Senator Hassan: [00:47:31] Well and NHPR's Casey McDermott did a ton of reporting on that. We follow up with the show. So folks want to learn more, definitely go to the archives because it was a big, big issue. But speaking of the Affordable Care Act, and what some people say is the Unaffordable Care Act because prices have not gone down as much as expected, the number of uninsured Americans is going up. Although you cited the reasons why you think that's happening Senator Hassan. Some of your fellow Democrats running for president are saying look given all this that I just mentioned Affordable Care Act doesn't go far enough. Prices are still too high. People are still dropping out of coverage. Let's just go from Medicare for all where the government is the single payer. We hear this on the presidential campaign trail. I wonder what you think Senator Hassan.

Senator Hassan: [00:48:11] I think what's really important is that we work to make sure that as we move forward here we are committed to the concept that health care is a right. Every American should be able to get health care coverage. We have to understand that no matter what system we have in place, there are things we need to do in this country to lower the overall cost of health care--and prescription drugs is a big piece of that. I've supported legislation that would lower prescription drug prices by letting our Medicare program negotiate for prescription drug prices, would let the safe importation of drugs from Canada into our country, and also to close some of the loopholes that allow pharmaceutical companies to keep their patents longer than they're supposed to and keep certain brand name drugs very expensive. So there are things we can do to lower health care costs. I am concerned when I hear about some of the proposals right now about the impact that those proposals would have. As you transition people from one system to the next, it can be very disruptive to change healthcare systems, especially if you're somebody with complex medical needs. I'm also concerned about the upfront costs of some of these proposals. So I as a member of the Health Education Labor and Pensions or HELP Committee will certainly consider any proposal that comes forward. But in the meantime, I think what's important is that we work across party lines like on surprised medical bills. We work to preserve the Affordable Care Act and really fight this administration's attempts to undermine and sabotage that act and that moving forward how we continue to work to drive down the cost of health care particularly right now. Pharmaceuticals the cost of prescription drugs is a major driver in health care.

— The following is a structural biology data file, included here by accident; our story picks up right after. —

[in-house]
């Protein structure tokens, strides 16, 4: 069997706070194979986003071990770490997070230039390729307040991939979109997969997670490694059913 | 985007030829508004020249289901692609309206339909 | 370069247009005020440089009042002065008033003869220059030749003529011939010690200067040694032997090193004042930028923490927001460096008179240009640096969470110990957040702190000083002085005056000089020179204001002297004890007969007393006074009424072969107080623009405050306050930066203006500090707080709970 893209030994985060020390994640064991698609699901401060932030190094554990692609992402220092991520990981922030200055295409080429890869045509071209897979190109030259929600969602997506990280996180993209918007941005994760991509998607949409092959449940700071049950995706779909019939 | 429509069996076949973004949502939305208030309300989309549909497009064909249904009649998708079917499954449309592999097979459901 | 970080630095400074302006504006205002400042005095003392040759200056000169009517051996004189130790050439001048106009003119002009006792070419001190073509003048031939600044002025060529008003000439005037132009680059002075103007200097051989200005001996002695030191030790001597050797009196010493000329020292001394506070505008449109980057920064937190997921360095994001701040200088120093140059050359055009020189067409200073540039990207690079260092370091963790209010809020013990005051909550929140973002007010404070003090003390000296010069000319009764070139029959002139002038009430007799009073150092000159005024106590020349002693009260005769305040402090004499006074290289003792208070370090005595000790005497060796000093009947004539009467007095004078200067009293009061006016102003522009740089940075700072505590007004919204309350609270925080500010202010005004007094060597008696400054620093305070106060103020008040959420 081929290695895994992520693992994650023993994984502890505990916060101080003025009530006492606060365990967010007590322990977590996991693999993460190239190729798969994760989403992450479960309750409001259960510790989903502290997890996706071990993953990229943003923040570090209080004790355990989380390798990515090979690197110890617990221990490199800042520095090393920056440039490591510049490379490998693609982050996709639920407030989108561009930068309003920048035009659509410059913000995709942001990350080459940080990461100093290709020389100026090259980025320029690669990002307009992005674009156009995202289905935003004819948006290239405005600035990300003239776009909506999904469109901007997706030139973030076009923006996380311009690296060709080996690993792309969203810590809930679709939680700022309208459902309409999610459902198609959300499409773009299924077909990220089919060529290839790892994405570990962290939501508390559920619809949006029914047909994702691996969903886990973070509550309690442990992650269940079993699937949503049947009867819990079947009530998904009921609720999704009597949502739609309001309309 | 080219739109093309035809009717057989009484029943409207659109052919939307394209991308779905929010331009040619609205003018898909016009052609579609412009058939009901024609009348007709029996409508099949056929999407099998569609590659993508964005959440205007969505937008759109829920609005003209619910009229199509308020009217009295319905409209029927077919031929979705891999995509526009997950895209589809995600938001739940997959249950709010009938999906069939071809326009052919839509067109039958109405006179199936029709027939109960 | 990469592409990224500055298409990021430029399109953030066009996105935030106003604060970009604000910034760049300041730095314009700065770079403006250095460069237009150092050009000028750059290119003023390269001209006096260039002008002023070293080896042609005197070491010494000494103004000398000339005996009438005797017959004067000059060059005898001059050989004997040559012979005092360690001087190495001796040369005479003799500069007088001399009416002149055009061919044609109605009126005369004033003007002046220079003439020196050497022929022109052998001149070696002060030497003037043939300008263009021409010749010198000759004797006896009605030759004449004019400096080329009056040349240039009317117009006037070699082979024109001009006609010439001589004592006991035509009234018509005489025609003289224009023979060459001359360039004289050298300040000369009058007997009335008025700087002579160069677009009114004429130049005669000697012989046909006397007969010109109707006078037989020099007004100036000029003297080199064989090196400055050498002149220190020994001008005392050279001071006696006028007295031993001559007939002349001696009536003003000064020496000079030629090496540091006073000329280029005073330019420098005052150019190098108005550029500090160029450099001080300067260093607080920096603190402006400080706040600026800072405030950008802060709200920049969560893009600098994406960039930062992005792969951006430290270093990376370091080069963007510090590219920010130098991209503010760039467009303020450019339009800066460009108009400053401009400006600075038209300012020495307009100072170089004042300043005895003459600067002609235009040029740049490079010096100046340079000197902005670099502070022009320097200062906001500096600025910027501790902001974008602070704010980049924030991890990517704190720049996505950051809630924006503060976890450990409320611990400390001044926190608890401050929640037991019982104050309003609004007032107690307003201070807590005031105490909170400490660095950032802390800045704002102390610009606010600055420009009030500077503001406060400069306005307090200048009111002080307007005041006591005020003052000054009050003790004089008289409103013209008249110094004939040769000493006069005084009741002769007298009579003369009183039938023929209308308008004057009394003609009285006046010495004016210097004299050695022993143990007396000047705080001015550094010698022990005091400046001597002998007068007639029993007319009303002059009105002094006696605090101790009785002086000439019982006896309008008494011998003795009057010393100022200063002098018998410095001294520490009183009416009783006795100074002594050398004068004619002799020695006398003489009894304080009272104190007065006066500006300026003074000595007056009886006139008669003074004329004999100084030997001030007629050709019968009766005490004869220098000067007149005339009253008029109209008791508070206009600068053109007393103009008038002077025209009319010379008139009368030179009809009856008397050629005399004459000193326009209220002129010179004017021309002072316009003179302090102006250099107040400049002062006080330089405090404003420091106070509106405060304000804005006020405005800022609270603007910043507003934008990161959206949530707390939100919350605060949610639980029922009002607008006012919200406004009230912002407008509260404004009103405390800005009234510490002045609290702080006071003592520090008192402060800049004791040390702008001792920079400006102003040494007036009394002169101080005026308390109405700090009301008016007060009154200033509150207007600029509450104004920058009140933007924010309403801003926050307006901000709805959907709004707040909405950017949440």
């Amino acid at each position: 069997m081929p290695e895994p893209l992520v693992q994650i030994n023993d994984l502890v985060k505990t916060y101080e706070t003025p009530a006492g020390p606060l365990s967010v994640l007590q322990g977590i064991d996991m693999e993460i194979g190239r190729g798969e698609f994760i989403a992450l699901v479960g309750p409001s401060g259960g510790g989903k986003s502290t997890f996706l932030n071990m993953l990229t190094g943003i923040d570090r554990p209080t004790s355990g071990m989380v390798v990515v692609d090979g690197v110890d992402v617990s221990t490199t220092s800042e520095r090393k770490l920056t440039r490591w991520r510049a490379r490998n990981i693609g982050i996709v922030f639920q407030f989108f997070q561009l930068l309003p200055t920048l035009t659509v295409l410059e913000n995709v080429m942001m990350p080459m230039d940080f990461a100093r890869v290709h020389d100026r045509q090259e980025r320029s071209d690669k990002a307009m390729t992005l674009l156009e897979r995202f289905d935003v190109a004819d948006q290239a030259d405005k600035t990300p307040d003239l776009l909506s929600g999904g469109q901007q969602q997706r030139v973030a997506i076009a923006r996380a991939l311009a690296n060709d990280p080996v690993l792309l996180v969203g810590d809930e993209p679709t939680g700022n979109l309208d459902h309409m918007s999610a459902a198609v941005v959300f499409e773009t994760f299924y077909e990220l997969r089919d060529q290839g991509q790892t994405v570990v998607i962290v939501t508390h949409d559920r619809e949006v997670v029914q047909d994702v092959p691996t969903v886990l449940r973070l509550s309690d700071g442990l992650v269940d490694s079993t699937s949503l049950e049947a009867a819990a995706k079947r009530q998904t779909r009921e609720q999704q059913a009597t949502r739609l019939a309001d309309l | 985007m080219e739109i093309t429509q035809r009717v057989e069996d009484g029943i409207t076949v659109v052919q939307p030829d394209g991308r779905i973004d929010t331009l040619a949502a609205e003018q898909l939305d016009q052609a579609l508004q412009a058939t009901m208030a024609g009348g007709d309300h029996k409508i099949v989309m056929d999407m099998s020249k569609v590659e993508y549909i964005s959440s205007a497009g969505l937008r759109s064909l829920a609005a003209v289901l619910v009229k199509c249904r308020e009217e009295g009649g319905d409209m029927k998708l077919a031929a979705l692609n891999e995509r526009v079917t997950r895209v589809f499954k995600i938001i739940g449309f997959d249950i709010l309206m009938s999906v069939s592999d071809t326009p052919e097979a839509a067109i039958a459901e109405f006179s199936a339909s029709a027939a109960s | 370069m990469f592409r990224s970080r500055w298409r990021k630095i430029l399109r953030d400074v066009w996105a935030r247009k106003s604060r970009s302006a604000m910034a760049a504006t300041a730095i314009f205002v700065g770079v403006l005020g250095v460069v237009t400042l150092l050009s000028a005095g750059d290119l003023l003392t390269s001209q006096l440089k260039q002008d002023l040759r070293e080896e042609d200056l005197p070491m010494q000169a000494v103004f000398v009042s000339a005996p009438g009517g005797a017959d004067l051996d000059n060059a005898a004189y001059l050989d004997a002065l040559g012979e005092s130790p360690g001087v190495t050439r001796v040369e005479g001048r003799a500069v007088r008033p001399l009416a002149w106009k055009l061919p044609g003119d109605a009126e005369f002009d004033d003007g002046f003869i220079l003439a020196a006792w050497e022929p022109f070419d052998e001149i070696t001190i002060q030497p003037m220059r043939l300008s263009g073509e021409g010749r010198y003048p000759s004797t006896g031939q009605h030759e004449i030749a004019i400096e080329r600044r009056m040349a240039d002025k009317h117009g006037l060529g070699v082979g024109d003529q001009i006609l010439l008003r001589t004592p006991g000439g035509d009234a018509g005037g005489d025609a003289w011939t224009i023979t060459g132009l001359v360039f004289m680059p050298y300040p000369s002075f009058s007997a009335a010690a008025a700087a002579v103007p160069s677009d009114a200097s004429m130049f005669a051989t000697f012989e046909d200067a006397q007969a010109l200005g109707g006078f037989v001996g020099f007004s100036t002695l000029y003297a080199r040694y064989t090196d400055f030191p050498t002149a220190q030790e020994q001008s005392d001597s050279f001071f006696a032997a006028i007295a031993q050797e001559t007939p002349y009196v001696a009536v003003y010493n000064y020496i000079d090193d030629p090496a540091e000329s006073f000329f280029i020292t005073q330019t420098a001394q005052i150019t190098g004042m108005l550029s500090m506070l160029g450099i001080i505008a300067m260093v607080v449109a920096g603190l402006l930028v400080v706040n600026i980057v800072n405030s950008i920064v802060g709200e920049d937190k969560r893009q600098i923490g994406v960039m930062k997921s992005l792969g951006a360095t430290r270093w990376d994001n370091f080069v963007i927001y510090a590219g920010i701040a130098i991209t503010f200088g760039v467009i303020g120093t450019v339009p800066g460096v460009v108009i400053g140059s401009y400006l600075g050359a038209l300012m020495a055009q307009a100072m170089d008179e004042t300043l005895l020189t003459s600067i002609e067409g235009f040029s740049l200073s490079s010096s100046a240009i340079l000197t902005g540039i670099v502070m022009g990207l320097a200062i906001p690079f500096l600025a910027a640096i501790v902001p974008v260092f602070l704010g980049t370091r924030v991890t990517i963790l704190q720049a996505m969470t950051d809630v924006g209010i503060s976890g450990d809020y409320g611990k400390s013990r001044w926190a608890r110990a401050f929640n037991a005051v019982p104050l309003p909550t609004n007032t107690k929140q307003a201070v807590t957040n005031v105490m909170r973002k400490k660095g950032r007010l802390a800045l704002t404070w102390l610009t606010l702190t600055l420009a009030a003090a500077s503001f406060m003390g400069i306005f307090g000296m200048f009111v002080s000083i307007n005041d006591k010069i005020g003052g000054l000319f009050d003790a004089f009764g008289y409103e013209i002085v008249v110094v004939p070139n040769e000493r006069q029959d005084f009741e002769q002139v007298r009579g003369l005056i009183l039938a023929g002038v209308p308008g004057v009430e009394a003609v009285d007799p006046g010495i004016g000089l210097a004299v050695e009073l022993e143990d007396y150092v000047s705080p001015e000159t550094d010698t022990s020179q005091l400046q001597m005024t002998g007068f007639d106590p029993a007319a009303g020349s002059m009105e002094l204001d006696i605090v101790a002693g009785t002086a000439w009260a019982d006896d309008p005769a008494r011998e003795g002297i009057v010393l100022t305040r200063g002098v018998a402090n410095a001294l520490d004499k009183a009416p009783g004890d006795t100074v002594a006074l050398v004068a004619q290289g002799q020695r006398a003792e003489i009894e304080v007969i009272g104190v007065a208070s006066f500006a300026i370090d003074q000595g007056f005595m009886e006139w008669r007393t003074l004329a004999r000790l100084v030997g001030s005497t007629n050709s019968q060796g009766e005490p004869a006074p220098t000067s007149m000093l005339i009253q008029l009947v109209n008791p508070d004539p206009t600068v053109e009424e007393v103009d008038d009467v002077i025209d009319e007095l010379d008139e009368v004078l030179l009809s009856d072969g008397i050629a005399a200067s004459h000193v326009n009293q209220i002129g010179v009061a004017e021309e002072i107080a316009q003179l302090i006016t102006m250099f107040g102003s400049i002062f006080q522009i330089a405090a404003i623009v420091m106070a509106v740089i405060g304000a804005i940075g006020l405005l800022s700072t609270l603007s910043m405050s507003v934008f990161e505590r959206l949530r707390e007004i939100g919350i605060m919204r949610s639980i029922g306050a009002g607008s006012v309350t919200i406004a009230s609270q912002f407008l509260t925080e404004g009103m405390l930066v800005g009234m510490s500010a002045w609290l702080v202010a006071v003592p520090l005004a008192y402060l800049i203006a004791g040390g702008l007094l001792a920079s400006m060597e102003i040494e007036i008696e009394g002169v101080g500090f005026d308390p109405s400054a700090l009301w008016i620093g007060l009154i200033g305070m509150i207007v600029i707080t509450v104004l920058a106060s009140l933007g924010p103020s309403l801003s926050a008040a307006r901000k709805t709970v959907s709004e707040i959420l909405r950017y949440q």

Knoy: [00:50:15] And we did get an email about the cost of prescription drugs. So it sounds like Senator Hassan when it comes to a single payer program, like some of these candidates are proposing, you've got some real concerns, you're not ready to jump in with both feet on that?

Senator Hassan: [00:50:29] When you are talking about people's health care you have to understand how things are actually going to work when a system is deployed and what the impact on the people who need health care is going to be. We all at some point in our lifetime need health care. Some of us are luckier than others right. We go through life without a whole lot of health care issues. Others of us have complex medical needs or developed them or get in a car accident and all of a sudden need a level of care we never even imagined. I want to make sure that that care system is as strong as possible. And I want to make sure that every American get the right health care at the right time at an affordable cost and it has to be quality health care and that means I will consider any proposal really carefully. But the it's really important to understand how this will play out on the ground because people's lives are at stake.